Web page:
The Joy of Family

Grateful reflections from “the son of a milkman”
From the October 2011 Trumpet Print Edition

My eldest grandson, David, turned 21 the same month as I turned 70 this year. Each of us crossing these thresholds within weeks of the other caused me to think on the joy of family.

I remember listening to David’s heartbeat shortly before his birth. I was on one end of a phone connection in Australia and my wife was in the opposite hemisphere in Pasadena, California, holding the other end to the stethoscope that was picking up the steady beat of that little, unborn infant’s heartbeat through his mother’s womb. I stayed on the line till I heard his first cries at birth. It was an expensive phone call, but worth every memorable moment.

Now that lad has become a strapping 6-foot young man beginning his final year at college. Seven other grandchildren followed from the marriages of my three children. It has been sheer delight to watch them grow up toward that time when they will make their choice to dedicate their lives to the service of their Creator.

One of the things my wife and I have most deeply appreciated throughout our life together is the wonderful biblical revelation about marriage and the family. It enabled a strong foundation for the building of a beautiful marriage and the raising of our children in God’s way of life. Now we are able to savor the results of seeing our children teaching that way to their own.

If I were to boast of my children and children’s children, my boast would be of a God who opened the minds of my wife and me to receive His divine revelation about the very nature, the reason for and true destiny of the marriage and family relationship. Had we not had the blessing of that knowledge, who knows what state my extended family would find itself in today!

But for reasons best known to Him, God did open our minds to His truth, and we have striven, through thick and thin, through all test and trial, through occasional persecution and through ongoing correction, to live His way of life for almost half a century. Through all of this I would have to say that the joy of family has far exceeded all others in my life.

To put things into perspective, that joy has been enhanced even more because, on reflection, it seemed that from the beginning, the deck was heavily stacked against prospects of my personal success in that arena.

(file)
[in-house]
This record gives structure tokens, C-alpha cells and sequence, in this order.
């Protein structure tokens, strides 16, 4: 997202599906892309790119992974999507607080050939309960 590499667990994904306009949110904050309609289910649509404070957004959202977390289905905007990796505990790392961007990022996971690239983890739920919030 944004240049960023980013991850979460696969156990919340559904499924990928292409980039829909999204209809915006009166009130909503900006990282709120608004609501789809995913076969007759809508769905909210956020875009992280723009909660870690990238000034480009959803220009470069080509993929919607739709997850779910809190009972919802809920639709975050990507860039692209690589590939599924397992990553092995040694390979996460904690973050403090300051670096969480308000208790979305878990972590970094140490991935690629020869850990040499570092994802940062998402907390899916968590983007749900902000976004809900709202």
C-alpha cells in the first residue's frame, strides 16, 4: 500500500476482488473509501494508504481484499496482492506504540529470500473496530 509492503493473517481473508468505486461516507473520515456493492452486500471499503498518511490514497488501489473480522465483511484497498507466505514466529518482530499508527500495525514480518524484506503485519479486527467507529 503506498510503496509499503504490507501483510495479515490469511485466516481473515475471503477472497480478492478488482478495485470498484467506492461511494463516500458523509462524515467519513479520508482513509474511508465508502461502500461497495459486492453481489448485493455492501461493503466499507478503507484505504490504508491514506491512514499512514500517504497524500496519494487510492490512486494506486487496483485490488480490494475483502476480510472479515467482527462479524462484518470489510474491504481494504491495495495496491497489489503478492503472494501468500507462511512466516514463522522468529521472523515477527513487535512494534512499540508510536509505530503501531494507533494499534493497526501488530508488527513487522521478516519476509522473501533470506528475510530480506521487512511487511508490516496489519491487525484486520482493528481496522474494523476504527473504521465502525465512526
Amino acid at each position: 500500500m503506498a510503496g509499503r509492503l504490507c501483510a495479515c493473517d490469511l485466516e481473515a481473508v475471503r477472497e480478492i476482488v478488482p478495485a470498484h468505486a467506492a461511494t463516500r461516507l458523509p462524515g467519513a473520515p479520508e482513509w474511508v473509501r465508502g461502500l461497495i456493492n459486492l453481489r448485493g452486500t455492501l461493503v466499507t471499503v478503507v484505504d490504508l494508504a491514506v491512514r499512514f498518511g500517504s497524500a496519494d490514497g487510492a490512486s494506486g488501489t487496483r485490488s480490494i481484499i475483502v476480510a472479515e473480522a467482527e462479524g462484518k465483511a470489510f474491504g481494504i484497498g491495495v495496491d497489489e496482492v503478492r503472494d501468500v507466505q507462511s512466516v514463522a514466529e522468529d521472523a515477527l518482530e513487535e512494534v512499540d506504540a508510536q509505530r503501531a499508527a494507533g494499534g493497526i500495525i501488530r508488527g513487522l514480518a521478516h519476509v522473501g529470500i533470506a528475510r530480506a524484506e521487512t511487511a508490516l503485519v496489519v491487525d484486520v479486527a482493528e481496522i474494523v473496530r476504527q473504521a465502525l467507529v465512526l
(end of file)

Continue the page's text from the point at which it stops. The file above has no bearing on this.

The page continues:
My paternal grandfather was murdered by fellow workers for refusing to take part in a labor strike when my dad was 13 years old. It was during the economically depressive interwar years. My dad then had to leave school at that young age and go to work laboring in a butter factory in Sydney, Australia, to support his sister and mother who were largely left destitute, except for their home.

The year I was born, my dad went to war in the Pacific campaign, fighting as a machine gunner in one of the most extreme battles against the Japanese forces in the Pacific, the battle of the Kokoda Trail in New Guinea.

Mercifully, he returned and was able to reengage with his prior employer. Five years later, however, he was killed in a road accident when a drunken truck driver rammed into his horse-drawn milk-cart.

I was 10 years of age.

My twice-widowed mom was left with two young daughters and me to raise. Her first husband had died of peritonitis when she was expecting her first child. Following the loss of her second husband, Mother became emotionally unstable. But the one thing she did do was hold our dad constantly before us as our hero. She never remarried. Hers was a truly loving relationship with her husband.

At the trial of the drunken driver, as the court was awarding damages to Mum for the death of her husband, Mum’s lawyer questioned what he thought was a sum too low to allow for my education and training to adulthood. The lawyer for the defendant contested any prospect of increasing the damages offered.

The judge agreed with the defending lawyer, claiming that taking Dad’s socio-economic status under consideration, and the future he could have offered to his children should he have lived, the amount was adequate. He rounded off his remarks with the statement, “Well, after all, what can one really expect of the son of a milkman?”

Damages were awarded at the lower level. But those words of the judge, conveyed to me by my mom, burned deeply into my brain as a child. From then on, I was determined to show the world what “the son of a milkman” could do.

God speaks of a resurrection of the dead when all who have ever lived will live again to experience life the way God intended from the beginning (Revelation 20:12). Perhaps I shall meet that Australian judge in that resurrection and boast to him of my God. Boast of the God who opened my ears to hear the words of an aging apostle, Herbert Armstrong, who taught the truth about marriage and family. One who taught the revelatory truth of how to raise a family within a successful marriage and then guide a second generation in training up a third, teaching them the knowledge of how to unlock their incredible human potential and truly gain success in this life.

I will boast of a God who will give every person conceived of man and born of woman—be they a common laborer, the “son of a milkman” or the highest judge in the highest court of the land—the opportunity to lay hold on the incredible human potential and fulfill his or her God-ordained destiny! (John 10:34).